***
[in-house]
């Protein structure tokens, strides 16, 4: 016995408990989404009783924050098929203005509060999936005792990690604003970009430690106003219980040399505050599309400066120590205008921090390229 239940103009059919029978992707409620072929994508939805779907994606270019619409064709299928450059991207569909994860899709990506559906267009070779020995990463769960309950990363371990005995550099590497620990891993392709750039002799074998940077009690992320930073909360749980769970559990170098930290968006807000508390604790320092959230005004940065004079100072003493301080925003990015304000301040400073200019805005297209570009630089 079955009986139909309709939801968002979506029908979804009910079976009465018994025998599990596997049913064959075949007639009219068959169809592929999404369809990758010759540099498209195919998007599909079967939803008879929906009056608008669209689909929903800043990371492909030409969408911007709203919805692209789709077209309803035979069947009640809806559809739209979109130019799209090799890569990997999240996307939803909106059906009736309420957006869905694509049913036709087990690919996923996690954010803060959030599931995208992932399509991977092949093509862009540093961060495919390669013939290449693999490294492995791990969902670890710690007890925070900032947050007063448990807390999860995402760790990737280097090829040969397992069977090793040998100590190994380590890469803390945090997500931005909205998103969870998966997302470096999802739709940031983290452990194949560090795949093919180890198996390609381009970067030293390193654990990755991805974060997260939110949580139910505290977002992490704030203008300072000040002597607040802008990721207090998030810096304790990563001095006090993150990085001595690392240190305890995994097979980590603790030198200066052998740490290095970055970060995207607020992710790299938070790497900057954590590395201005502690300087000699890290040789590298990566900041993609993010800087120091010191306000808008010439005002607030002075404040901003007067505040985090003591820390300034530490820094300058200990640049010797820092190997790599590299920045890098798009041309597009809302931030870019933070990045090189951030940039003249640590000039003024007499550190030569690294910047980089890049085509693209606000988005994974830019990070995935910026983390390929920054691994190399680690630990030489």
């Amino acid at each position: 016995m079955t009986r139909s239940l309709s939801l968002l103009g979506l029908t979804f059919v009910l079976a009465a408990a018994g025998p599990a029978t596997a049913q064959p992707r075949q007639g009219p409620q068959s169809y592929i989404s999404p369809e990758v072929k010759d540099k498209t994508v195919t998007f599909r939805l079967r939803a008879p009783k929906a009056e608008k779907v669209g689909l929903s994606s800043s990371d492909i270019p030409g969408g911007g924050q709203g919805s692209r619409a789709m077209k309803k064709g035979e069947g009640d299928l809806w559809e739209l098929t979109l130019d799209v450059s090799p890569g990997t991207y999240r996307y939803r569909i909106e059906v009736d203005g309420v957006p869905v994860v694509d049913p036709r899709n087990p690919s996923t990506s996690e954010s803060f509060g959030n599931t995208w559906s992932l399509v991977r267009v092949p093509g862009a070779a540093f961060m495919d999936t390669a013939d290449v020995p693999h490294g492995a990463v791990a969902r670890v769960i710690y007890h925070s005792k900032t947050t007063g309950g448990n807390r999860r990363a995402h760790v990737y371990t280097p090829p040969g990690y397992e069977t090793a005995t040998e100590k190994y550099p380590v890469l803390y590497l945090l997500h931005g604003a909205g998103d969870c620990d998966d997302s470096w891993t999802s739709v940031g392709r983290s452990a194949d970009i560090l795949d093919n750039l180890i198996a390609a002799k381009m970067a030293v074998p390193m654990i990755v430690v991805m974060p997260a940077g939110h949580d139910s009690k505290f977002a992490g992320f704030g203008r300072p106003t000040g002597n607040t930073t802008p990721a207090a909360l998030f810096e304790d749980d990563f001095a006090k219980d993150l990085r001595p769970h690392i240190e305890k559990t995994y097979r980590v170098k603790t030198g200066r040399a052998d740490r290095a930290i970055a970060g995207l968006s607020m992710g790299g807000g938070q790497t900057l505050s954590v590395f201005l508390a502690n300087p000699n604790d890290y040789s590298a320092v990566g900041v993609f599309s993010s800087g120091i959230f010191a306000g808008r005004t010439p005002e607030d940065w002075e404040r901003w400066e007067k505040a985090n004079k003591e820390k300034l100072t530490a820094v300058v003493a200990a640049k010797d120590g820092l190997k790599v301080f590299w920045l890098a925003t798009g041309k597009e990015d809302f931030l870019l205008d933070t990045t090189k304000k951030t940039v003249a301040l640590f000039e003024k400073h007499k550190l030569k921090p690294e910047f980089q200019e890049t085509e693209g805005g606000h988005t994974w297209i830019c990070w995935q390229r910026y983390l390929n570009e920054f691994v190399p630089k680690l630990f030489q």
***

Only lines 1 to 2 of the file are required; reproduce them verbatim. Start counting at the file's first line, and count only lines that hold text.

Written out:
[in-house]
């Protein structure tokens, strides 16, 4: 016995408990989404009783924050098929203005509060999936005792990690604003970009430690106003219980040399505050599309400066120590205008921090390229 239940103009059919029978992707409620072929994508939805779907994606270019619409064709299928450059991207569909994860899709990506559906267009070779020995990463769960309950990363371990005995550099590497620990891993392709750039002799074998940077009690992320930073909360749980769970559990170098930290968006807000508390604790320092959230005004940065004079100072003493301080925003990015304000301040400073200019805005297209570009630089 079955009986139909309709939801968002979506029908979804009910079976009465018994025998599990596997049913064959075949007639009219068959169809592929999404369809990758010759540099498209195919998007599909079967939803008879929906009056608008669209689909929903800043990371492909030409969408911007709203919805692209789709077209309803035979069947009640809806559809739209979109130019799209090799890569990997999240996307939803909106059906009736309420957006869905694509049913036709087990690919996923996690954010803060959030599931995208992932399509991977092949093509862009540093961060495919390669013939290449693999490294492995791990969902670890710690007890925070900032947050007063448990807390999860995402760790990737280097090829040969397992069977090793040998100590190994380590890469803390945090997500931005909205998103969870998966997302470096999802739709940031983290452990194949560090795949093919180890198996390609381009970067030293390193654990990755991805974060997260939110949580139910505290977002992490704030203008300072000040002597607040802008990721207090998030810096304790990563001095006090993150990085001595690392240190305890995994097979980590603790030198200066052998740490290095970055970060995207607020992710790299938070790497900057954590590395201005502690300087000699890290040789590298990566900041993609993010800087120091010191306000808008010439005002607030002075404040901003007067505040985090003591820390300034530490820094300058200990640049010797820092190997790599590299920045890098798009041309597009809302931030870019933070990045090189951030940039003249640590000039003024007499550190030569690294910047980089890049085509693209606000988005994974830019990070995935910026983390390929920054691994190399680690630990030489």